Couple keeps Hampton Beach Shooting Gallery on target

Return to Hampton Business History Table of Contents

Shooting Gallery is couple's passion

By Jack Pasi

Hampton Union, August 25, 2015

[The following article is courtesy of the Hampton Union and Seacoast Online.]

Shooting Gallery

HAMPTON — For 38 years, Hampton Beach visitors have enjoyed taking shots at the collection of amusing old-timey targets at the Shooting Gallery. Whether it’s just for fun or to blow off some steam, the Shooting Gallery always draws a crowd.

Perhaps even more loved than the gallery itself is the couple who have run it for decades. Elizabeth Moreau, a sort of greeter for the gallery, stands out  in the typical Hampton Beach crowd with her quiet, introspective expression and kerchief over her hair.

Her husband, Robert Moreau, stays behind the scenes, repairing and adding targets in the early mornings before the crowd rolls in.

Robert Moreau, 76, originally from Portsmouth, has been working at the Shooting Gallery since its inception in 1977. Eventually he brought his wife Elizabeth, 72, from Salisbury, on board with him.

Previously the two had run a “ma and pa operation” TV business based out of Salisbury. “The only problem is that we didn’t have any customers – we just had friends,” Moreau said. Thus, he began looking for other work and ran into the Shooting Gallery.

“The first owner was Eugene Dean from Fiesta Shows, then a fellow named Mulcahy from Salisbury, we bought it from him and then sold it a few years ago (to D & D Amusements),” Moreau recalled.

“I was told they (Dean) paid like $100,000 for it. It came with 44 targets. It was a big success right from the beginning."

Moreau said he got his start at the Shooting Gallery doing minor repairs.

 “They couldn’t find anyone to do it,” Moreau said. “Cost was prohibitive to get the manufacturer from California to fix it. So they called me in to repair it, and I liked it, it was all easy stuff. So I’ve been taking care of it ever since.”

All of the original targets are still working, Moreau said. This year alone, he’s added 6 to 8 new targets.

Though he’s never actually counted, Moreau presumes the number of targets has exceeded 300. “It’s getting hard to walk in there to fix them,” he said. He finds the targets at places like Walmart, Home Depot, and Lowell’s and then modifies them to make them to light up, move, or make noise when they’re shot.

“People enjoy it,” Moreau said. “I think a blind man could hit something in there.”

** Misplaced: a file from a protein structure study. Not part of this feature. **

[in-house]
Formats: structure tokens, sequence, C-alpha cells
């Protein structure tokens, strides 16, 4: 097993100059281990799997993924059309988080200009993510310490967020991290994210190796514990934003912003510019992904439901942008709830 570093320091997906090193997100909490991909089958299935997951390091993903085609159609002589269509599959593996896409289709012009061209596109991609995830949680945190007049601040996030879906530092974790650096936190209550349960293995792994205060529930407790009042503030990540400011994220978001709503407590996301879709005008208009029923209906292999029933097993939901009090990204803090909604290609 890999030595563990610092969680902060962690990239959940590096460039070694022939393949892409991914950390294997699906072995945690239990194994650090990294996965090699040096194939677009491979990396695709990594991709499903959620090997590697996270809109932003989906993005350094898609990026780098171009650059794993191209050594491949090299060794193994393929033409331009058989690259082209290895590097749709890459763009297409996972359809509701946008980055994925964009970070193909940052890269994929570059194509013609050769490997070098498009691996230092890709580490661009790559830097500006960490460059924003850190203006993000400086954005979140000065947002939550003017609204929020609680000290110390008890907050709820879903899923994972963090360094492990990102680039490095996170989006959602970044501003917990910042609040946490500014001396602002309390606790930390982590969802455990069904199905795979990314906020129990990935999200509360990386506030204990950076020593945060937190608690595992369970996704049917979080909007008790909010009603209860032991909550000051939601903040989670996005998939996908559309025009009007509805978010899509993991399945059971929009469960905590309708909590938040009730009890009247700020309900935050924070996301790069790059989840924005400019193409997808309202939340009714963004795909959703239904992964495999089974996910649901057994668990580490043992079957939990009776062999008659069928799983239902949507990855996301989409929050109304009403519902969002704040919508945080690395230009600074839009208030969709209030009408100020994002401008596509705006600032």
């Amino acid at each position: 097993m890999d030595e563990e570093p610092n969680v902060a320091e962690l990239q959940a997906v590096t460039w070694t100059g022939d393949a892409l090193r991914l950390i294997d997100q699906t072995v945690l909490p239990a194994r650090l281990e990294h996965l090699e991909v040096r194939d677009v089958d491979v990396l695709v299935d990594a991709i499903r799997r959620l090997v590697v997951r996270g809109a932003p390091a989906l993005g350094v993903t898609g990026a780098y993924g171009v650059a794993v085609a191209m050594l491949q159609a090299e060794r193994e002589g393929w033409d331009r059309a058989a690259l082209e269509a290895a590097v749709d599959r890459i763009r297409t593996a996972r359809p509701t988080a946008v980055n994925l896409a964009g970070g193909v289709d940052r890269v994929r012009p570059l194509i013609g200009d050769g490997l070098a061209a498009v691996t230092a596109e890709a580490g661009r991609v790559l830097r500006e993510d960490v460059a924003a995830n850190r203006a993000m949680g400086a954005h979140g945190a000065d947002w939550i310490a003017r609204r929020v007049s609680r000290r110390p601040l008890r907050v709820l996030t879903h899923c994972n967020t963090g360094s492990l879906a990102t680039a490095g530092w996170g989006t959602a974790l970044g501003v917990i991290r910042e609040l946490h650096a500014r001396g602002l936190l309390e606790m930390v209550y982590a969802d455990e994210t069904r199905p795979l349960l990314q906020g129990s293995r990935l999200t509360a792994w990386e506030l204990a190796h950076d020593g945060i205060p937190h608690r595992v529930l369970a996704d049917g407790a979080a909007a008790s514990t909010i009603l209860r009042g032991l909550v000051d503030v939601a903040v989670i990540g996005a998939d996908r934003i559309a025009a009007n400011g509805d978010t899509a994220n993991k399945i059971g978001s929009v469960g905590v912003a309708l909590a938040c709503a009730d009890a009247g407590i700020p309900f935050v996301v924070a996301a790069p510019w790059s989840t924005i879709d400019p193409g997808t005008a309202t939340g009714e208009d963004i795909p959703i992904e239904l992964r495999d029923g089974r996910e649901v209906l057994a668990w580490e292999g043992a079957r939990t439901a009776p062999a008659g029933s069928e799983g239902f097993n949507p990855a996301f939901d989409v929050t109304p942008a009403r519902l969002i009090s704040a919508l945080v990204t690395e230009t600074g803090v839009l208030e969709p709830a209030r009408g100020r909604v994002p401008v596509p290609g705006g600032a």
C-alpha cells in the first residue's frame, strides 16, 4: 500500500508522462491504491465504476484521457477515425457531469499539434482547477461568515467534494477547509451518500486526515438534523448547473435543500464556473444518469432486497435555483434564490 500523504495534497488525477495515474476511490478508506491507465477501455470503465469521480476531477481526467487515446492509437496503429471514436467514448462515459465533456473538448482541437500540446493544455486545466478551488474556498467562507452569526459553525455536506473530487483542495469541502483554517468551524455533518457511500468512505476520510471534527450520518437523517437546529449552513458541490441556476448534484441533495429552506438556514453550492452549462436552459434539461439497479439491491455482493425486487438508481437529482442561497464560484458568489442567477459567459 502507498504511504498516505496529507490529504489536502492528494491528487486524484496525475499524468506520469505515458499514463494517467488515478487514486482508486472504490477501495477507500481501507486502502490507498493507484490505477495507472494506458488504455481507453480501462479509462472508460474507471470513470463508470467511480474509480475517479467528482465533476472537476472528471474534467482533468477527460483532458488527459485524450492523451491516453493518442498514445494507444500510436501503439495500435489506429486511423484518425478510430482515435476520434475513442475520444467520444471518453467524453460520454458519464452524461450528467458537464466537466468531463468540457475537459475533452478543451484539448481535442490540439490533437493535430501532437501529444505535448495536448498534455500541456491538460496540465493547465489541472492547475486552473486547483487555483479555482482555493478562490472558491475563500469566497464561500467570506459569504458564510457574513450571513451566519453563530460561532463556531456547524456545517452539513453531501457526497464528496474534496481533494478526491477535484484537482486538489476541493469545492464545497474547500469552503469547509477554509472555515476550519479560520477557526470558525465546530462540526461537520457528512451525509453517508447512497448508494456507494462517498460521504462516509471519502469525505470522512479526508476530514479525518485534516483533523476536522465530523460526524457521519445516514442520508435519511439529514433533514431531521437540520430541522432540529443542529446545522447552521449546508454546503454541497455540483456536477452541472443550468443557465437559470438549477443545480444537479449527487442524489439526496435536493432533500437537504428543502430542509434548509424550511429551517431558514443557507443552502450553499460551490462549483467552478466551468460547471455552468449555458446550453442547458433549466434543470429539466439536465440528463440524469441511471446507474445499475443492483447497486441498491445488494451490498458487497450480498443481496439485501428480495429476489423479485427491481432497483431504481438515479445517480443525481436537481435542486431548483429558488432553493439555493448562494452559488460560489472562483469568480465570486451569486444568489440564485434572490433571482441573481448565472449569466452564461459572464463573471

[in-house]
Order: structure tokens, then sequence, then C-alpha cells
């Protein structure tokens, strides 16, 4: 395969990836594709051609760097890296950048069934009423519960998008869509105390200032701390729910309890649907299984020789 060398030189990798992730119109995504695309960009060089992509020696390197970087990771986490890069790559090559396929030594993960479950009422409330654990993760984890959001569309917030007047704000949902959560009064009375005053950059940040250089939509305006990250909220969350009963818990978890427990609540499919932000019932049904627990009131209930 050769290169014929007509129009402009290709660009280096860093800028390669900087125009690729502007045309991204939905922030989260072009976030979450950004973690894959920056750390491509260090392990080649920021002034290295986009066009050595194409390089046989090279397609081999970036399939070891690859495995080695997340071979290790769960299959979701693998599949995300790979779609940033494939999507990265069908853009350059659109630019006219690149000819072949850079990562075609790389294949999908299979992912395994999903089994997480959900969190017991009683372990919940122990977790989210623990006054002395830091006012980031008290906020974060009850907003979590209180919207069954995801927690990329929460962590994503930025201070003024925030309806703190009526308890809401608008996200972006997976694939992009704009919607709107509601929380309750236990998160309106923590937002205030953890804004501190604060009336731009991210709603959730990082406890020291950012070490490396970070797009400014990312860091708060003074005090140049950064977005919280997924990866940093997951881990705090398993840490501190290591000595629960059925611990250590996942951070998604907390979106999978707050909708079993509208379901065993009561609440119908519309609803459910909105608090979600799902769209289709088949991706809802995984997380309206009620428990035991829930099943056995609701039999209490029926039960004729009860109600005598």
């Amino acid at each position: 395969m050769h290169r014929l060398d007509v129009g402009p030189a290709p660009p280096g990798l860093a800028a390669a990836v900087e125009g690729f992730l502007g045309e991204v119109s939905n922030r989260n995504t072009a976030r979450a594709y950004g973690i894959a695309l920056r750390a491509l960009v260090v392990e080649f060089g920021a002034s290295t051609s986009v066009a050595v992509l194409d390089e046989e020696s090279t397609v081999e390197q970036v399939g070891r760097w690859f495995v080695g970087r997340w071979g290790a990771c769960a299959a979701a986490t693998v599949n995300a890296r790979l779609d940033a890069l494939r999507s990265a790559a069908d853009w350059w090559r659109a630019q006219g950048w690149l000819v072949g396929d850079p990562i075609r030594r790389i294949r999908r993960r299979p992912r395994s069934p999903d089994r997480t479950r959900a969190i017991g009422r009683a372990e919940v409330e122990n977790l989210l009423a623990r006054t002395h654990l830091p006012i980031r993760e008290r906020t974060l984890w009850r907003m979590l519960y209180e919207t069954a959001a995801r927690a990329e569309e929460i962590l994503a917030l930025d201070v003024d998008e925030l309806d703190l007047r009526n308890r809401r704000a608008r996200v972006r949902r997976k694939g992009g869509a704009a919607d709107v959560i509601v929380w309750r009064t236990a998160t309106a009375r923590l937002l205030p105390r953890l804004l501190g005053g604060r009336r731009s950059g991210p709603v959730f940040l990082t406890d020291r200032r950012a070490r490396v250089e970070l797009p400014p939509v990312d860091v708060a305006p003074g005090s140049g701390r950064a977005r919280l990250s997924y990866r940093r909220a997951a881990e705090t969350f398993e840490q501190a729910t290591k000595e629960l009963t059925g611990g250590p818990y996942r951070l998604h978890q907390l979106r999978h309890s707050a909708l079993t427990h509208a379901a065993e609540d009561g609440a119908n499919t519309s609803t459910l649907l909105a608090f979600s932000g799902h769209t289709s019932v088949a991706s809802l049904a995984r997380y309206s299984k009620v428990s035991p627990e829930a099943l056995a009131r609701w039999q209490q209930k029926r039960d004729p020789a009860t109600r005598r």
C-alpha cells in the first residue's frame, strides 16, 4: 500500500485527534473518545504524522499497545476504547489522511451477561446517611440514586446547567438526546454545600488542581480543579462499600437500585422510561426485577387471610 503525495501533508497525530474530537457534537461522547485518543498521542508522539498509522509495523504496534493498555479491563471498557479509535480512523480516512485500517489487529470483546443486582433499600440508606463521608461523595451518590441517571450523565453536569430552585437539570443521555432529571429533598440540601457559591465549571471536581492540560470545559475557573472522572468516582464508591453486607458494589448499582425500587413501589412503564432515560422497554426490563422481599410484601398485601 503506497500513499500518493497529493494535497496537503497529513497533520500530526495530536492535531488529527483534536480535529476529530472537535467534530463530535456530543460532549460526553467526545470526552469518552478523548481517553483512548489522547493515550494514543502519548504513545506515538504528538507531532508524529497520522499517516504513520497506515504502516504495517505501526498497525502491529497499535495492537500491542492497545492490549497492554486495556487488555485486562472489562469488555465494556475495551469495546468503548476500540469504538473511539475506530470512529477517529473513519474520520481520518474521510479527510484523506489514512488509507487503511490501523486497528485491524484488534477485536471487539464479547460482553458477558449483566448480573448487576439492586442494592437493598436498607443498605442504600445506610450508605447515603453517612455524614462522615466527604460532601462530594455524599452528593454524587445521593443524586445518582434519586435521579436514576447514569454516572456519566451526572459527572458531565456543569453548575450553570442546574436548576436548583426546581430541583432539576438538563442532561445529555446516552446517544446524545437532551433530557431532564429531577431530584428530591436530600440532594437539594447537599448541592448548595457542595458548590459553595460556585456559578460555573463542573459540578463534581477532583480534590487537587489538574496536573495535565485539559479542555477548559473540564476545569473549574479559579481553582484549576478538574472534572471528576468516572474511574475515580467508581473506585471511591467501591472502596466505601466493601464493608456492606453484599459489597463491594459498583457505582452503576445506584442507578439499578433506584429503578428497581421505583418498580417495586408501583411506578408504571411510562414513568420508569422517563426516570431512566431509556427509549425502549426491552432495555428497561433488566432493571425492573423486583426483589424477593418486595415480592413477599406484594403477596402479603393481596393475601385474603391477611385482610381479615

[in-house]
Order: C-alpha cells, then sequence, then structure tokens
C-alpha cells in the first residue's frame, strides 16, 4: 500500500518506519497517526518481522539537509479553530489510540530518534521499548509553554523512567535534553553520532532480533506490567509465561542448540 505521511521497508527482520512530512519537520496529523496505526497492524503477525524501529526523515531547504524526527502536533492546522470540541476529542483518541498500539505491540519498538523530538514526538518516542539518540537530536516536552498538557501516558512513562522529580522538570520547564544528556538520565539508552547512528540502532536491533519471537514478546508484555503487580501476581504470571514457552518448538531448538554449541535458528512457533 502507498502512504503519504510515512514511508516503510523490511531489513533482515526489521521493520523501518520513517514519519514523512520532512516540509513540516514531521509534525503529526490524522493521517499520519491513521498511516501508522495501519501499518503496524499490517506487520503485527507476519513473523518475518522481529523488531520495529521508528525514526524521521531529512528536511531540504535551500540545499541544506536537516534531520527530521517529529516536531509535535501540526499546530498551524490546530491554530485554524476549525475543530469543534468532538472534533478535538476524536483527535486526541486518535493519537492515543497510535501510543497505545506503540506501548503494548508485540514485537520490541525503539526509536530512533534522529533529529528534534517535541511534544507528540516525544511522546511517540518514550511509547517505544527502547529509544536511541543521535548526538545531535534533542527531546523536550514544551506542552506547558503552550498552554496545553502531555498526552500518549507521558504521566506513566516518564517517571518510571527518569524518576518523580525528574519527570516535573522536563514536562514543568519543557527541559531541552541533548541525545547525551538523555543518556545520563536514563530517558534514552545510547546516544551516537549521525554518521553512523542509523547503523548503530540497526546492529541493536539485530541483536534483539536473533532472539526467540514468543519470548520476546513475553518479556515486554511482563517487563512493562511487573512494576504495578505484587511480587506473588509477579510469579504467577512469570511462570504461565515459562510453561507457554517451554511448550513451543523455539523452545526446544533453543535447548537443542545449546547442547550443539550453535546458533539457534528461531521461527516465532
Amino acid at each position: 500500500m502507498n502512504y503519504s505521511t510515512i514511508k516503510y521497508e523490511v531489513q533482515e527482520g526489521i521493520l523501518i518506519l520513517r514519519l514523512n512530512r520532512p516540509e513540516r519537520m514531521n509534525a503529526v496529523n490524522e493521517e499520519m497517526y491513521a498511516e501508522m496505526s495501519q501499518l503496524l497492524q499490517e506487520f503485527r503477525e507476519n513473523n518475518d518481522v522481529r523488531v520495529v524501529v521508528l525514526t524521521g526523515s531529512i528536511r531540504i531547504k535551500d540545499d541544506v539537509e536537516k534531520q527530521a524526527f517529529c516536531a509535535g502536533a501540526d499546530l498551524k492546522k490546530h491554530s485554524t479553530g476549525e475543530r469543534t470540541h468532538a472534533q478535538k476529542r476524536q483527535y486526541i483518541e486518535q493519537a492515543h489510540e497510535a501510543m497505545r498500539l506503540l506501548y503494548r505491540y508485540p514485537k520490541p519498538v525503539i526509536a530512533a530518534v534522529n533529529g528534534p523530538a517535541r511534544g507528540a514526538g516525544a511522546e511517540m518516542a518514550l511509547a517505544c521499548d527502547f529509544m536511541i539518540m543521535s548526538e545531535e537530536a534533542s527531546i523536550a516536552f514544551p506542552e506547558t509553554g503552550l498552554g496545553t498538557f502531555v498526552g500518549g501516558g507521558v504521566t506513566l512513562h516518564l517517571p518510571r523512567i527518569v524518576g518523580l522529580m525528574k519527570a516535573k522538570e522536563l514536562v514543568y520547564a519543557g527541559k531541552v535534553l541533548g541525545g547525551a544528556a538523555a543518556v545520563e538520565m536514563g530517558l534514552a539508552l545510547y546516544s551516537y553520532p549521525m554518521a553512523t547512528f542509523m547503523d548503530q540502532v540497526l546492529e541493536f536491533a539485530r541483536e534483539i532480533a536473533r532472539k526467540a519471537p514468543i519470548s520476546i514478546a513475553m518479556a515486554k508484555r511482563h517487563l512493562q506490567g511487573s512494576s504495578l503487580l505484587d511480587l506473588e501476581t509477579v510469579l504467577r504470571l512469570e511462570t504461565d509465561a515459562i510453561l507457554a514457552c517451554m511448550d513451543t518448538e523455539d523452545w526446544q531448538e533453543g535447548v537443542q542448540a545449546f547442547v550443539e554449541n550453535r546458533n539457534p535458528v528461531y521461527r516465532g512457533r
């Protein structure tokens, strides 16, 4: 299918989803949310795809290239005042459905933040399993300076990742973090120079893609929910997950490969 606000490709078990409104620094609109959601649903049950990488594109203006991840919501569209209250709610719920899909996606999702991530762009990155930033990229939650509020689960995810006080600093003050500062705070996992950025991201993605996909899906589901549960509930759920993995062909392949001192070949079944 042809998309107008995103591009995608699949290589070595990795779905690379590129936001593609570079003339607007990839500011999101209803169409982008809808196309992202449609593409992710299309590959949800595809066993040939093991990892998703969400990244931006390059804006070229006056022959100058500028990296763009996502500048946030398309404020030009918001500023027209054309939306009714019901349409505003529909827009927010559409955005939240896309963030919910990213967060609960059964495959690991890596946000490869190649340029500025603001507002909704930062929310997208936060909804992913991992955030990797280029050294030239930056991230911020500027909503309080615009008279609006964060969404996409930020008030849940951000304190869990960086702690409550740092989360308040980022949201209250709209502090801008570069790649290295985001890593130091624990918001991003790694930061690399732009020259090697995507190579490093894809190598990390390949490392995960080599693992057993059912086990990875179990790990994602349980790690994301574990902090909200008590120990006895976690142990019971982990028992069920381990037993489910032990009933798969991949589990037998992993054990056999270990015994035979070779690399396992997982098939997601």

The most popular target also happens to be one of the original targets – the piano men. Hit one of the piano men and he will start to play a tune. Hit both and they will play in unison. All of the targets do their own little trick – hit the train target and it will run around the track making a “choo-choo” noise.

“It’s just a fun thing – you shoot, it does something, and it’s fun,” Moreau said.

At just $1 for 20 shots, the gallery is one of the most affordable attractions at the beach – and Elizabeth is typically eager to show a trick or two to newcomers.

“She teaches the kids how to shoot and she’s very good with the public,” Moreau said. “She loves it, she has a wonderful time. There have been three generations that come down and have had all their pictures taken together, she taught them to shoot when they were kids and they’re bringing their kids and they’re bringing their kids!”

Having gone through generations of families, Moreau’s fondest memories of his time at the Shooting Gallery are of the people. “I enjoy all the customers,” he said. “When you’re there every year all the time, they see you, and they talk to you automatically. The public is very nice.”

Though Moreau has certainly enjoyed his work, he noted that it takes a lot of effort to run a business in Hampton Beach. “It’s not a gravy train like people think,” he said.

Despite no longer having any ownership in the Shooting Gallery, Elizabeth still clocks in around 60 hours a week and Robert still fixes and adds new targets in the mornings regularly.

“I just enjoy fixing it,” Moreau said. “I get some satisfaction out of making them (the targets) work.” As far as the future goes, Moreau says he’ll keep working until he “drops.”

Brendan McQuillen, 10, left, and his brother, Liam, 13, try their luck at the shooting gallery at the Hampton Casino on a beautiful Friday afternoon.
Brendan McQuillen, 10, left, and his brother, Liam, 13, try their luck at the shooting gallery at the Hampton Casino on a beautiful Friday afternoon. [Deb Cram photos]

Return to Hampton Business History Table of Contents